The club’s wild reputation lured in visiting celebrities. Rod Stewart, Andy Warhol, Farrah Fawcett, Burt Reynolds, Tina Turner, Isaac Hayes, Neil Simon and Grace Jones were among the familiar faces spotted. According to house photographer and publicist Guy D’Alema, it was a chore to get the elusive Gatien to pose with celebrity guests for photo ops. Gatien usually sequestered himself in the executive offices with a novel and a glass of wine. “He was very conservative,” D’Alema recalls. “Sometimes he’d bring some of the bigger celebrities back to his house to party, but he’d end up excusing himself and going to bed while the party kept going.”
In June of 1981, orange juice pitchman and former beauty queen Anita Bryant, known for her vocal anti-gay stance, stopped in. She spent the evening dancing with the unlikeliest partner, gay evangelist Russ McGraw, and D’Alema photographed them on the dance floor. The notorious photo made it on the cover of the Atlanta Journal, in the pages of Time, Newsweek, Playboy and more than 200 American newspapers. Bryant was furious, but Gatien relished the publicity.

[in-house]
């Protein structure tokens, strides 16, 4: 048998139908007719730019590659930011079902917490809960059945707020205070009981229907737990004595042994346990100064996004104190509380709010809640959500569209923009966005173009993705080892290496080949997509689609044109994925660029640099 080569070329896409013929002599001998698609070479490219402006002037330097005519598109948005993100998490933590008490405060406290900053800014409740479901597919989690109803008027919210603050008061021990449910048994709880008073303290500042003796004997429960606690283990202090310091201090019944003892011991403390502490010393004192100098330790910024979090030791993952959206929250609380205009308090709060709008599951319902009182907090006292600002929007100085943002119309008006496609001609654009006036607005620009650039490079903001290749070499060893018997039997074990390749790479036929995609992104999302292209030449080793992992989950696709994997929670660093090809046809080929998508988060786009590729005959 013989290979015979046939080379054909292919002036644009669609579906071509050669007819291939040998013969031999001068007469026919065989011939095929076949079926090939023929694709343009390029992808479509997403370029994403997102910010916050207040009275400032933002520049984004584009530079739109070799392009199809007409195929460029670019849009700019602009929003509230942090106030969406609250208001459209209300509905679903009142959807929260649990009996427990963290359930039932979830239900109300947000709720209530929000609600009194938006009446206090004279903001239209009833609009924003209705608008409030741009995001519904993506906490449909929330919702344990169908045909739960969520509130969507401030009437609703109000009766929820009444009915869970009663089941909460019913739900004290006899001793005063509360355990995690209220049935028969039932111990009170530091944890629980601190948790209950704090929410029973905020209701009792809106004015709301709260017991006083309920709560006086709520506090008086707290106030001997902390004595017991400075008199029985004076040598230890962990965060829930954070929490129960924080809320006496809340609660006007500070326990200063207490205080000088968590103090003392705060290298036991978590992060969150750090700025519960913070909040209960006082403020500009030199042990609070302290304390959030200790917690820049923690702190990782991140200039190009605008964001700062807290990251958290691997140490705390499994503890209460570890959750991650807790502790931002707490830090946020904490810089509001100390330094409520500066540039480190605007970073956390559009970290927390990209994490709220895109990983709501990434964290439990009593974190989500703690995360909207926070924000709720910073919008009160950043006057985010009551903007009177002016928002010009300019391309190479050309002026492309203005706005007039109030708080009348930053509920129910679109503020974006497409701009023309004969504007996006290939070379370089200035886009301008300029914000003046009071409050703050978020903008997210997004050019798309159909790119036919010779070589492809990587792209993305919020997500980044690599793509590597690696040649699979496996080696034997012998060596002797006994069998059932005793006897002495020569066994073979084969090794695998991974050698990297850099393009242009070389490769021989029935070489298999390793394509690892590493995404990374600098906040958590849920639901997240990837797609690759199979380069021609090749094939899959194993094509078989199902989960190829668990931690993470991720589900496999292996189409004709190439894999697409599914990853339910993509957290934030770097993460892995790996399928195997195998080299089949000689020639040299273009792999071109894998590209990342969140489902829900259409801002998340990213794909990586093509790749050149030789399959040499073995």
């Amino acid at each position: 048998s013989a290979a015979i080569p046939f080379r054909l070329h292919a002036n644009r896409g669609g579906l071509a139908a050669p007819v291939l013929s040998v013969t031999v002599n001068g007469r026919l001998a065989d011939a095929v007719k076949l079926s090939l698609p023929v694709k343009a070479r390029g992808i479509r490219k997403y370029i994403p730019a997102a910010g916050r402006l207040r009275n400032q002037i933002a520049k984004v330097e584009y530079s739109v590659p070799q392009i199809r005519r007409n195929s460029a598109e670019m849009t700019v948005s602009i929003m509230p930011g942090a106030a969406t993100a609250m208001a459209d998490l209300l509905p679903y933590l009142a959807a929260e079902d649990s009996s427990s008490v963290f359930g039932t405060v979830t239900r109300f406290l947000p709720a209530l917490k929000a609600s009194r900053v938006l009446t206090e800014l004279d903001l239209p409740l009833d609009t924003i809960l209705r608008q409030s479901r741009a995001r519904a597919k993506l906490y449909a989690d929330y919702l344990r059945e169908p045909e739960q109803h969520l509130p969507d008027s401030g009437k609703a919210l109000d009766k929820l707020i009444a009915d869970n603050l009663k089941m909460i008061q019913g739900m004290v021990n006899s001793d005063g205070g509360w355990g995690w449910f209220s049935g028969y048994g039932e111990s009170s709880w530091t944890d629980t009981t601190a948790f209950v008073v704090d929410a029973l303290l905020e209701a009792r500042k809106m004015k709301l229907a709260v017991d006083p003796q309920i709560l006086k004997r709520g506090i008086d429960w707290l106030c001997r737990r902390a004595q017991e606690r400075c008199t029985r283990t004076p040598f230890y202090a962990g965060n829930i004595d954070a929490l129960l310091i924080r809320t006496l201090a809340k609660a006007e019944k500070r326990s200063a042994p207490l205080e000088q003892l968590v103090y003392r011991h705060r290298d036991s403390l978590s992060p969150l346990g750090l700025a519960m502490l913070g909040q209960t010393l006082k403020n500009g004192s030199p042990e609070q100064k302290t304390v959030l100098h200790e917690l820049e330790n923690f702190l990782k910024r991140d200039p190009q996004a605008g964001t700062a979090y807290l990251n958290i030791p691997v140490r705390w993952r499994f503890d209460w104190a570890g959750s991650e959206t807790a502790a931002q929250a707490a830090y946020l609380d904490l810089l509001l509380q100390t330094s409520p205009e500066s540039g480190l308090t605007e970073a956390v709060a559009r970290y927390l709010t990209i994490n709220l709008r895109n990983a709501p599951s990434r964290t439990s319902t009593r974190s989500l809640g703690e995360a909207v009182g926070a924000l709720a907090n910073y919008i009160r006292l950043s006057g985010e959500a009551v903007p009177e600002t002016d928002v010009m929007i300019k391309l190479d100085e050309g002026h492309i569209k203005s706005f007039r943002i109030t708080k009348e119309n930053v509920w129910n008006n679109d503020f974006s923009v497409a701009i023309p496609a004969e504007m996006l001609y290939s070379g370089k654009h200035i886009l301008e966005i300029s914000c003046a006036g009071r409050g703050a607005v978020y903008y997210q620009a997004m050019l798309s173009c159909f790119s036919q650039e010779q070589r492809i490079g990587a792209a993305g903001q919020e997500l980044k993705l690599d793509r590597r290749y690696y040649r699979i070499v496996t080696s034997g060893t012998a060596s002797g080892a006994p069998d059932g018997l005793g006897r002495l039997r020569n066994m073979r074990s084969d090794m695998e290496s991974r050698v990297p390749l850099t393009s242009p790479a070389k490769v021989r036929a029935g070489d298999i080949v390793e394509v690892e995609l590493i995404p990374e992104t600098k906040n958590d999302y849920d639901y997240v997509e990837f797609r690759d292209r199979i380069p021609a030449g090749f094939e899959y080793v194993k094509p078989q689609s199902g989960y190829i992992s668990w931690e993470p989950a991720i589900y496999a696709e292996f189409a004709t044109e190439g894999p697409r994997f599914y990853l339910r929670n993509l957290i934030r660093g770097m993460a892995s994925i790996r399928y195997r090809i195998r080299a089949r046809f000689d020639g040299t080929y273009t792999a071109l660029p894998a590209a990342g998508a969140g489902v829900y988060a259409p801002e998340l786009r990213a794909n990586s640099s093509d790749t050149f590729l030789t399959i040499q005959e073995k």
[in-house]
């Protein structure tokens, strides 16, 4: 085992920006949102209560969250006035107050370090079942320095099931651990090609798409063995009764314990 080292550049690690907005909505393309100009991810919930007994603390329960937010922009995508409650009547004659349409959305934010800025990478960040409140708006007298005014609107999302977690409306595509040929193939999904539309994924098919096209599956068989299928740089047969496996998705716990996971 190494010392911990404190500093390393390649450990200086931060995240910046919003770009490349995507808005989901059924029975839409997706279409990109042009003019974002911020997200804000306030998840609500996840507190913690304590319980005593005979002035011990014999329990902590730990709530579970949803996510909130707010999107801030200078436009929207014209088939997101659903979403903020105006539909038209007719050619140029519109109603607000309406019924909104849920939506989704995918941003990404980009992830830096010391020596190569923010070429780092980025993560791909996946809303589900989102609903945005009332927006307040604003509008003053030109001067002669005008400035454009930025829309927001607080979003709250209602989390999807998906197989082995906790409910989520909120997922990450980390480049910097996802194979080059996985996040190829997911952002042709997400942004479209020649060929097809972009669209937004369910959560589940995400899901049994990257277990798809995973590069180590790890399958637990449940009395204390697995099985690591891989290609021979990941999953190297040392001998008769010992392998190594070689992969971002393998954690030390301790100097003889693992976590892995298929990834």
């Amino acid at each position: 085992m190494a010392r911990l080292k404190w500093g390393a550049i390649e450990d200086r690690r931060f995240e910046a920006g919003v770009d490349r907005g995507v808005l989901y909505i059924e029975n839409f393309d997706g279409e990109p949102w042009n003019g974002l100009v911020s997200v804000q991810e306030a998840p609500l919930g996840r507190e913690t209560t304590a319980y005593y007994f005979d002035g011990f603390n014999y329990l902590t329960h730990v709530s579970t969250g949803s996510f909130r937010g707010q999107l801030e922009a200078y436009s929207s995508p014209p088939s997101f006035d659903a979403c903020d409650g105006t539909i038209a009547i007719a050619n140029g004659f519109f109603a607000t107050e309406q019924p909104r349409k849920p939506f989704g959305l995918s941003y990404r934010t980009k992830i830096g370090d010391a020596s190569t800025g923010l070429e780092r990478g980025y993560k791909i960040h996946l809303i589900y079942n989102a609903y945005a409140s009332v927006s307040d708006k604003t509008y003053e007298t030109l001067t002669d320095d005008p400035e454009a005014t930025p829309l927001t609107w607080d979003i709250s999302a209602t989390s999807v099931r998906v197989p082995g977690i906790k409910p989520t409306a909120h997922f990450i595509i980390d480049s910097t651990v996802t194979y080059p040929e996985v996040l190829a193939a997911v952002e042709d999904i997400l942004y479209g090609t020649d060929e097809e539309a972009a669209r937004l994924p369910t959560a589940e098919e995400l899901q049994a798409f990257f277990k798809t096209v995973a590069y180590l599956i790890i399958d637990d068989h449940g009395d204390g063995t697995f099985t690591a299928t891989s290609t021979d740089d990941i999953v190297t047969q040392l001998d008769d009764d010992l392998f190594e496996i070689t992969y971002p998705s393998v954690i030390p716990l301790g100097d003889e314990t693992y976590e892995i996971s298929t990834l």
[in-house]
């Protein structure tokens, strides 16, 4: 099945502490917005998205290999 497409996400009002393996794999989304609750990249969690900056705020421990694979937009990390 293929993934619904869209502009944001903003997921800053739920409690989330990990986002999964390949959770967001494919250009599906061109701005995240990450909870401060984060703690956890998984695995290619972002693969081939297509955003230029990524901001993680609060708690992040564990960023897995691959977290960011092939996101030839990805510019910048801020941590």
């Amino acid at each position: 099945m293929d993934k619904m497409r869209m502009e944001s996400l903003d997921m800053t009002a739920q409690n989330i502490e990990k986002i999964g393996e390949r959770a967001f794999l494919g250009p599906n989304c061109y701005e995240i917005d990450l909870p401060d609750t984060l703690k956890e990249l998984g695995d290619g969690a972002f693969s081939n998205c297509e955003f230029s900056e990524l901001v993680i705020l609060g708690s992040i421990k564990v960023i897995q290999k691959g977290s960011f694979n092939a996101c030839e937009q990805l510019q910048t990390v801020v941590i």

In ‘83, Gatien moved to New York to open a Limelight club there and his brother Maurice was given the reins of the Atlanta club. This marked the beginning of the end. “Peter was the brains behind the operation,” says D’Alema. “Maurice ... didn’t want to spend a dime and didn’t have a creative bone in his body.”
Soon Women’s Auxiliary groups were renting the club for afternoon teas, and the gay community turned its back on the club. The club closed in 1985. Gatien went on to open Limelight clubs in London and Chicago, then returned to Atlanta to open Petrus in Midtown in 1989, which closed a few years later and now is the site of eleven50. Gatien later received notoriety for his 1996 arrest and acquittal on racketeering and drug charges involving his NYC club, the Tunnel, and his conviction for tax evasion, which got him a stint at Riker’s Island in 1999.